A few weekends ago, on a sunny Sunday afternoon, I was doing the dishes at Chez Fordiebianco when the BBC World Service featured a half hour documentary on the regeneration of Margate, one of the many seaside resort on the English coast that have slid into obscurity over the last half century. As you might have heard, Thanet District Council – Margate’s local government body – and some very dedicated public figures had tried for about twenty years to halt the resort’s decline by turning it into a cultural destination for well heeled middle class tourists who like their art with a bit of beach. The Turner Contemporary was completed in April 2011 and this month it attracted its millionth visitor. Not bad for a small museum 2 hours away from London. The aforementioned BBC documentary included an interview with the owner of a daring new hotel on Margate’s waterfront who hoped to benefit from the influx of new tourists. As the best girlfriend ever loves nothing more than a bit of beachcombing on a nice sunny day and rather fancies new art, we found ourselves on a recent Friday after work in the Blackwall Tunnel, heading westwards. 2 hours later the car was parked, the luggage unpacked and the best girlfriend ever was sitting in the beautiful dining room of The Sands Hotel, gin and tonic in hand, studying a particularly nice piece of grilled fennel.
The next morning we woke up to a rather gorgeous view:
Even at low tide the nearness of the North Sea to Margate proper gives it a nice classic sea side resort feel, and only a few metres after venturing out we were greeted with the classic accessories of beach life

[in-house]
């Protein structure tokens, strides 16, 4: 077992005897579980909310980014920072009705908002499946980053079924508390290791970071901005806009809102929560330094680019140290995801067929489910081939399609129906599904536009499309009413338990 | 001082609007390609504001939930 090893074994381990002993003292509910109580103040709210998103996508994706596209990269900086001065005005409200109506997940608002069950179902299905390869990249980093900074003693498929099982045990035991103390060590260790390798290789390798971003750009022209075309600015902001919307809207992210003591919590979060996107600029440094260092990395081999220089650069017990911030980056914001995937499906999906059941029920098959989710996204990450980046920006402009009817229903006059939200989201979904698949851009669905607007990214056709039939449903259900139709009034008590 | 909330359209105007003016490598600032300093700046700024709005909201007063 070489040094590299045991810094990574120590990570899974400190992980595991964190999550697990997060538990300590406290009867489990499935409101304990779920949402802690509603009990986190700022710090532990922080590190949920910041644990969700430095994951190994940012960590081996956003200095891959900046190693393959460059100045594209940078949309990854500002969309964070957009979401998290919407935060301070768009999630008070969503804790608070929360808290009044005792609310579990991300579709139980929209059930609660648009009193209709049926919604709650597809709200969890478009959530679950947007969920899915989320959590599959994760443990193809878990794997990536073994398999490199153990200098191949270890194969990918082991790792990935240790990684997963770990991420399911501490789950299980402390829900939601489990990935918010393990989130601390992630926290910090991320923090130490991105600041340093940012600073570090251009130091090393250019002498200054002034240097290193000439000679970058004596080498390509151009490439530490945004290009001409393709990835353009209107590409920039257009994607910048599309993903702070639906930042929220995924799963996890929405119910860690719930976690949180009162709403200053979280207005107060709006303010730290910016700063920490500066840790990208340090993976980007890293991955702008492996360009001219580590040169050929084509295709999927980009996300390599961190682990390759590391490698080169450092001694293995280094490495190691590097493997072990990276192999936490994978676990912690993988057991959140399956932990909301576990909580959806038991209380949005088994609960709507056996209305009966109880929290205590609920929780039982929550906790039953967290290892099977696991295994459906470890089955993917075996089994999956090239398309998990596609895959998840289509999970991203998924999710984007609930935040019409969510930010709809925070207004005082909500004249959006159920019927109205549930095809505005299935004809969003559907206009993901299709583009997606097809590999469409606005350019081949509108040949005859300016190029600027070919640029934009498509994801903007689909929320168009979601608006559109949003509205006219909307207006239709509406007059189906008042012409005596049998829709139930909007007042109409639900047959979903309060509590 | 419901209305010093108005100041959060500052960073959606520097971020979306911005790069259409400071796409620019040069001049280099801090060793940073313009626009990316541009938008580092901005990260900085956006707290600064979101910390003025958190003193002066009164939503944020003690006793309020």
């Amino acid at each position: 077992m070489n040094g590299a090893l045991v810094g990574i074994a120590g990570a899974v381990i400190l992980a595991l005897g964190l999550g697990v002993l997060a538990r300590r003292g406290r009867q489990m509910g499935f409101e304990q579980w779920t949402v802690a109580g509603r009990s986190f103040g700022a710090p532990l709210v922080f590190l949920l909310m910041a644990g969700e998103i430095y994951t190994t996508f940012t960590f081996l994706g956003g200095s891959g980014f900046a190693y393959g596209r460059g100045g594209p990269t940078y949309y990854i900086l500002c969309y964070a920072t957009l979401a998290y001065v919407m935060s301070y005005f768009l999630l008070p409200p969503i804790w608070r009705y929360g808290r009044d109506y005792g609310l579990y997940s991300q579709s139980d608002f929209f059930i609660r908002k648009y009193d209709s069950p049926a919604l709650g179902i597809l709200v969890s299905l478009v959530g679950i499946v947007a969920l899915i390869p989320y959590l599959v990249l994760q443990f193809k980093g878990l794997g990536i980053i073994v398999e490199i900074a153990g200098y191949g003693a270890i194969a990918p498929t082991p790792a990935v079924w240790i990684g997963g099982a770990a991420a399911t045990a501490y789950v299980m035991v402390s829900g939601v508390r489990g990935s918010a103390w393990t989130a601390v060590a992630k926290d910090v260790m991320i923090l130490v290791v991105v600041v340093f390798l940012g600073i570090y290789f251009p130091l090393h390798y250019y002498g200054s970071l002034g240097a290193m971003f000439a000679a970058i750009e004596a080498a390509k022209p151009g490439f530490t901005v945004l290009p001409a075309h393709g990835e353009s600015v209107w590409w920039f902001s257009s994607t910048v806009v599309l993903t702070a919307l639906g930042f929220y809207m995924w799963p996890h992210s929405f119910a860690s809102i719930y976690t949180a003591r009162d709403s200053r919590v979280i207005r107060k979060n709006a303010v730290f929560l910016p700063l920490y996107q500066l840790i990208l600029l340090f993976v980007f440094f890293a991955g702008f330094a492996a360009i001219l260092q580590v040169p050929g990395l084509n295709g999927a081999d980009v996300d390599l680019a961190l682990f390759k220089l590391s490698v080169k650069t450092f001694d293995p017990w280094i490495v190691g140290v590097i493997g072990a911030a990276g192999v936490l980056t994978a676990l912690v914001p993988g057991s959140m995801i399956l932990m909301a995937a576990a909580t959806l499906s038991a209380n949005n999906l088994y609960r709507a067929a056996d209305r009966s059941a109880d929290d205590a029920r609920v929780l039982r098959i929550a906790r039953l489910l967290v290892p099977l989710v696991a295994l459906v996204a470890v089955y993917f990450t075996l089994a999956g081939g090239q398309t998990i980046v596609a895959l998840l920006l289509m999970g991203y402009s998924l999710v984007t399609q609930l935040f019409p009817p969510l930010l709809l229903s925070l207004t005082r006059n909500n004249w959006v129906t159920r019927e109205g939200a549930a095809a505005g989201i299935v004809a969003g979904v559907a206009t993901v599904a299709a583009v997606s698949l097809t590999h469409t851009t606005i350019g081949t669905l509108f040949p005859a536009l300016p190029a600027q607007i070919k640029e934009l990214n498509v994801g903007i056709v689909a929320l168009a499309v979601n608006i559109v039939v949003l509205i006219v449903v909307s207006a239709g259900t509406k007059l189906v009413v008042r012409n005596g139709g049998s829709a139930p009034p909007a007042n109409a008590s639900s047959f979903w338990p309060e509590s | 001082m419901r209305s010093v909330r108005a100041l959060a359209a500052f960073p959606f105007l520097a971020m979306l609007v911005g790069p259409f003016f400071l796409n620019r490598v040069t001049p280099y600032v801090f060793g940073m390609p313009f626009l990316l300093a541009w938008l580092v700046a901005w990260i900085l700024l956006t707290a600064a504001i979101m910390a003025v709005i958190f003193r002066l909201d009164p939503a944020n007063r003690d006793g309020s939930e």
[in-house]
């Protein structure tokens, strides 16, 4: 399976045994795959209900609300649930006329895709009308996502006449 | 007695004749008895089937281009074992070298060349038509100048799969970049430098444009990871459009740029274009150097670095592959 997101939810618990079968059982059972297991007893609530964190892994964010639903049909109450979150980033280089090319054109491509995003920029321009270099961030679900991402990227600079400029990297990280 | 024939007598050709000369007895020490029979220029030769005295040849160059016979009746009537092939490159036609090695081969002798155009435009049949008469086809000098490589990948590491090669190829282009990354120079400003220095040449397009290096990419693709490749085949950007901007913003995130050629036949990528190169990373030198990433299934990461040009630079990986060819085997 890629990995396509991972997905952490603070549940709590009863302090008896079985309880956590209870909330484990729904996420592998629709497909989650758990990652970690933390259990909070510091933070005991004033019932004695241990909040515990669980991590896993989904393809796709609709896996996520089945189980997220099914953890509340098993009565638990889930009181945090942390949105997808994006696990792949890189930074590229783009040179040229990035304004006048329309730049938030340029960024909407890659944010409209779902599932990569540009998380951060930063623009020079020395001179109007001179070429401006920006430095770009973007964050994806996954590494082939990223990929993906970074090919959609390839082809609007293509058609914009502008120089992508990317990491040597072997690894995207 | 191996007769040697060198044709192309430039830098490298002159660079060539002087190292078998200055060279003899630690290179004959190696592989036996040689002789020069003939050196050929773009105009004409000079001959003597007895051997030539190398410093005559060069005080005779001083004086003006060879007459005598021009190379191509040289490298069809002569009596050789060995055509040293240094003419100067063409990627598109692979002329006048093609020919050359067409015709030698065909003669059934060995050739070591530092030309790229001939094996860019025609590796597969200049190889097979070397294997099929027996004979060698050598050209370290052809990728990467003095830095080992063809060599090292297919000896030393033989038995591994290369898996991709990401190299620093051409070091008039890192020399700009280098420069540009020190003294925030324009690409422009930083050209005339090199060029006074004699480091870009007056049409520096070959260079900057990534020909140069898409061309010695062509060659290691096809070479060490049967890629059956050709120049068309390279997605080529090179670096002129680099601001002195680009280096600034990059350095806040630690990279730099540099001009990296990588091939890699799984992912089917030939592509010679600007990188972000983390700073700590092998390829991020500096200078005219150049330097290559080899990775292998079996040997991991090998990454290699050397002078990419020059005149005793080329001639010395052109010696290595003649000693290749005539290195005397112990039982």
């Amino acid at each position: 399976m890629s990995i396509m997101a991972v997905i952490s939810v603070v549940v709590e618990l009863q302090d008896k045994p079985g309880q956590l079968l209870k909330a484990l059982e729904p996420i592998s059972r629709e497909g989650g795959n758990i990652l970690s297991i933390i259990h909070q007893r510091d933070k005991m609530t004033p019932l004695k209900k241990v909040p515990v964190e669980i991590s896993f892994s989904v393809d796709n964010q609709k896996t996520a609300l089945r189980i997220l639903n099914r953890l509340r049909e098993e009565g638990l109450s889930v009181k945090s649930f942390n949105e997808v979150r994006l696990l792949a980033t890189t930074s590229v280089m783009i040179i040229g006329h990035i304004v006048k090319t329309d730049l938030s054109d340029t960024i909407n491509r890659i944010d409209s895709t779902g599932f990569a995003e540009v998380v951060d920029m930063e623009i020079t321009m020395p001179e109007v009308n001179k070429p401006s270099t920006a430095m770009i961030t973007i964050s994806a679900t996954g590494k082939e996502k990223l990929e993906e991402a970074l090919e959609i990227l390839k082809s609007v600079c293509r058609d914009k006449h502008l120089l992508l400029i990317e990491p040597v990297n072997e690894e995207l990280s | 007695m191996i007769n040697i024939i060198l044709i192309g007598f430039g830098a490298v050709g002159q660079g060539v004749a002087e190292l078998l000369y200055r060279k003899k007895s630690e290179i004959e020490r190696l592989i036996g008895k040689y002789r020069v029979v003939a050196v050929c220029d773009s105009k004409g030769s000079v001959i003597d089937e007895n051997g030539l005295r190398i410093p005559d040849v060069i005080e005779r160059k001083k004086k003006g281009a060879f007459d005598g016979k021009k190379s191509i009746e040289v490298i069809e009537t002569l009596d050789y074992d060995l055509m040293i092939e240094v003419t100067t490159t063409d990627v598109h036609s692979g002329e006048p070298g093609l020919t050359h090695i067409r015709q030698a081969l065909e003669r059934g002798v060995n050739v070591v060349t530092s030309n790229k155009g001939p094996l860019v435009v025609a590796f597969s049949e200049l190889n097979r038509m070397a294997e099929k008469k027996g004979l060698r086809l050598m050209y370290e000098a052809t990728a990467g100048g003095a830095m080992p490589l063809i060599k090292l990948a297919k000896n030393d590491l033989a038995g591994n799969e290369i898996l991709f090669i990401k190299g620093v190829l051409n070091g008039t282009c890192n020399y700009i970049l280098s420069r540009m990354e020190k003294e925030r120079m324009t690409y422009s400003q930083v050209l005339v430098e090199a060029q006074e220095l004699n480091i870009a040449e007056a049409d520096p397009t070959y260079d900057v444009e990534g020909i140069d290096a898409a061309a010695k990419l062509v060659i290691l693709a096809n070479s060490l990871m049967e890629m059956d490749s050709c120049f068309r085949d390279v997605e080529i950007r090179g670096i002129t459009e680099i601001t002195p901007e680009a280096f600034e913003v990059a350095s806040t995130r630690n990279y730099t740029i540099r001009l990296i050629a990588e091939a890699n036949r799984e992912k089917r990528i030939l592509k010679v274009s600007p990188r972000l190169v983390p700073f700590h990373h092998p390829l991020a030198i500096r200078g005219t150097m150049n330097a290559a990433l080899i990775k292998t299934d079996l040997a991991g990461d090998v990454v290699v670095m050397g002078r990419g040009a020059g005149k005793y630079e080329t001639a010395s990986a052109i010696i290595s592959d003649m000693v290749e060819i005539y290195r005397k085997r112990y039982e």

Emboldened and pleasantly surprised we started walking west on a well kept path next to the beach, from time to time seeing flocks of cyclists and other tourists, but certainly not more than a few dozen within the 3 hour walk. The beach was mostly kept immaculate, with sign of machinised sweeping from the night before. Each of the three bays we walked past had a beach patrol, supervised swimming areas (proudly displaying their blue flags, awarded for cleanliness) and a more or less well kept cafe.
So far, so dandy.
There were unfortunately still many signs that Margate hadn’t yet turned the corner from decade long decline and neglect.
The charming concrete abomination that’s spurting out of the ground there is the Arlington Building, a brutalist concrete block of flats from 1964, that funnily enough has an excellent website defending it’s existence. Unfortunately it completely and utterly dominates Margate’s skyline and turns the character of this admittedly rather pleasant seaside town into a South London estate. Not a place you would initially choose for a holiday.
Of course you ask yourself: What where they thinking? And why is it still there? According to the Website:
From the Thanet District Council’s Conservation Officer’s report, 2011:“The tower block is a building of considerable merit; arguably ‘listable’ with extremely well considered crisp detailed elevations which add positively to the architectural character of the town – it’s jazziness responding well to the seaside atmosphere. It is a far superior building to the residential tower blocks erected by local authorities prior to the Ronan Point incident of 1968.”